- Investment Rule #1: Buy low, sell high.
- Investment Rule #2: Be prepared for the prospect of losing your entire investment
- Investment Rule #3: Have an exit strategy
- Investment Rule #4: Do your homework, and do it often
- Investment Rule #5: Lighten up as it goes higher
- Investment Rule #6: Keep some cash on the side
- Investment Rule #7: Diversify your investments, but don’t “diworsify”
Here are our seven golden rules for successful investing. Using these seven golden rules with your common sense and discretion will empower you with a more disciplined approach (less subject to the whims of emotional chaos) and make you a more informed investor.
Yes, it’s that simple. The difference is your gain. Isn’t this the reason why you invest?
And it does not necessarily have to happen in that order. You could sell high, and then buy low. “What?” You ask. Yes, that is the idea behind short selling a stock. More on that later. Not that we recommend it.
Corollary 1A. Make a Grand Entry: Buy on the Dip
Who does not like a bargain? If the company fundamentals remain the same, wouldn’t you rather buy the stock at a discount? For the same dollar-value investment, you get more shares. Whenever you buy at a lower price, you less likely to get shaken out during a pull-back, and when you finally sell, you’ll get a better return. Don’t chase the stock as it goes up. Resist the fear of “missing out” of the rally. Be patient. Be very patient. It will come down to favorable levels. And when the price does dip, be nimble and quick because the discount will not last long if it’s a desirable stock.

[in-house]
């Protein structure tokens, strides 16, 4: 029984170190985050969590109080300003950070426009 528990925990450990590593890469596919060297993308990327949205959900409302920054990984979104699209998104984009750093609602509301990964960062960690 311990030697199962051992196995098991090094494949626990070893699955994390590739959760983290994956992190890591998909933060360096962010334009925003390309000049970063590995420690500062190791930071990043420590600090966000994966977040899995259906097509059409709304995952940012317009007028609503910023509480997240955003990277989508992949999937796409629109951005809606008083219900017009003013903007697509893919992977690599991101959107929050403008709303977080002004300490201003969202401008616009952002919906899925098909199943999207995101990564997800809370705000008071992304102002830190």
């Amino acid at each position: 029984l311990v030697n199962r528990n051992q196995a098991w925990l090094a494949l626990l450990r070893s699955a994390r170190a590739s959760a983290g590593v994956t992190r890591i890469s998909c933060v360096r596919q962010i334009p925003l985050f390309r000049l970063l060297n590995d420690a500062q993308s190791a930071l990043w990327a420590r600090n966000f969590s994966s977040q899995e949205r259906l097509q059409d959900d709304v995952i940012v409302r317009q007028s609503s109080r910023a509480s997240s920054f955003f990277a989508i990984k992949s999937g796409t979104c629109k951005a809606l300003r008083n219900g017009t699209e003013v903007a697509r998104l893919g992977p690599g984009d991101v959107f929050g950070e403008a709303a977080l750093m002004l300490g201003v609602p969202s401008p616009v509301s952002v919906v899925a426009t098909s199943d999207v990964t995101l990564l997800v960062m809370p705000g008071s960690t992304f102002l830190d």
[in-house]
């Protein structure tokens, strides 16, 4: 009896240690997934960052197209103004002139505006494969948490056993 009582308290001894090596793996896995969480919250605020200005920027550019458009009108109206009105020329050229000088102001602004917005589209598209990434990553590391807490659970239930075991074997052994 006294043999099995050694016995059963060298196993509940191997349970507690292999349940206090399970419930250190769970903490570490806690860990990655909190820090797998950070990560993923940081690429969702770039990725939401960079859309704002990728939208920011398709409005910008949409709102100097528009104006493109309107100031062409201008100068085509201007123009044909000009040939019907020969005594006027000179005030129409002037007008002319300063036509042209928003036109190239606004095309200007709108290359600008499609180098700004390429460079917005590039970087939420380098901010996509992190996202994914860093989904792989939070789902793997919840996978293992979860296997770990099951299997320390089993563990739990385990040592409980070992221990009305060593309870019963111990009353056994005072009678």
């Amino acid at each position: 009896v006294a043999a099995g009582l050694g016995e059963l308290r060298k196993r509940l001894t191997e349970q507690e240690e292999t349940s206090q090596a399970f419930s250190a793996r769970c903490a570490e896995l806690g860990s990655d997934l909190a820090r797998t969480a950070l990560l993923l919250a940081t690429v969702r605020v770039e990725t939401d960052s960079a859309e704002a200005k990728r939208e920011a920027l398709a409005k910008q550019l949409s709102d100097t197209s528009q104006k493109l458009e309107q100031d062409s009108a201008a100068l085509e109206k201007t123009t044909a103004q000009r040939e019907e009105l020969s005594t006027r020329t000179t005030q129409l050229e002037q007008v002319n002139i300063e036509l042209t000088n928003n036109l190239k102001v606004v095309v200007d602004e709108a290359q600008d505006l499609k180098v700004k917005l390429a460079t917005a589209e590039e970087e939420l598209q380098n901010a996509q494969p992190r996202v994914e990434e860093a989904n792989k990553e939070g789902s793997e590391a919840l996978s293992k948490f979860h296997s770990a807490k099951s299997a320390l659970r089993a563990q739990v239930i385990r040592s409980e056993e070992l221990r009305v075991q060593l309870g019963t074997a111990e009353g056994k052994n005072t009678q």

Corollary 1A. Make an Even Grander Exit: Sell Even Higher
When it comes to selling a stock, there’s a good feeling of closure. Hopefully, you’re able to sell it for a net gain. But wouldn’t it be even better if you could have sold it even higher than you did? If you’re nimble and on top of your investment homework, you can take advantage of momentary rallies as a result of good news, whether it’s specifically about your stock, the sector that it’s in, or the market in general. If you have the luxury, wait for these opportunities where the stock gets bid up, even reaching over bought conditions.
Investment Rule #2: Be Prepared for the Prospect of Losing Your Entire Investment
Make no mistake: stocks are risky investments. When they say, “No pain, no gain.” What they also mean as a corollary is, “All pain, All loss.” Are you prepared in the event that your investment goes to $0? Not to be so negative, but because it can. It has happened to me a few times too many. If you cannot stomach a complete loss of principal, you should not be investing in individual shares of stock. Mutual funds or ETFs might be better for you.
Investment Rule #3: Have an Exit Strategy
Just like super spy James Bond would look for exits in case of threats when he goes into a building or a room. You need to formulate an exit strategy before you buy a stock. As the stock goes up, you need to have a concept of how high you would let it go. But more importantly, if it goes down, at what price would you head for the exits and take a loss? Some schools of thought say you should consider selling out if it drops 10% below your purchase price. The concept is that a 10% loss is better than a 25% loss, 50% loss, 75% loss, or 100% loss. And those heavier losses all begin with a 10% loss. Whatever your threshold before admitting that you’re wrong, that you’ve bought in too high, figure it out and write it down before you enter a position in the stock. Leave your arrogance and ego at the door. There is no room for either in successful stock investing. Are you willing to cut your losses early and exit your position? Have a plan ahead of time, so you don’t get caught by surprise by the market downturn and having to make a decision when your emotions are high.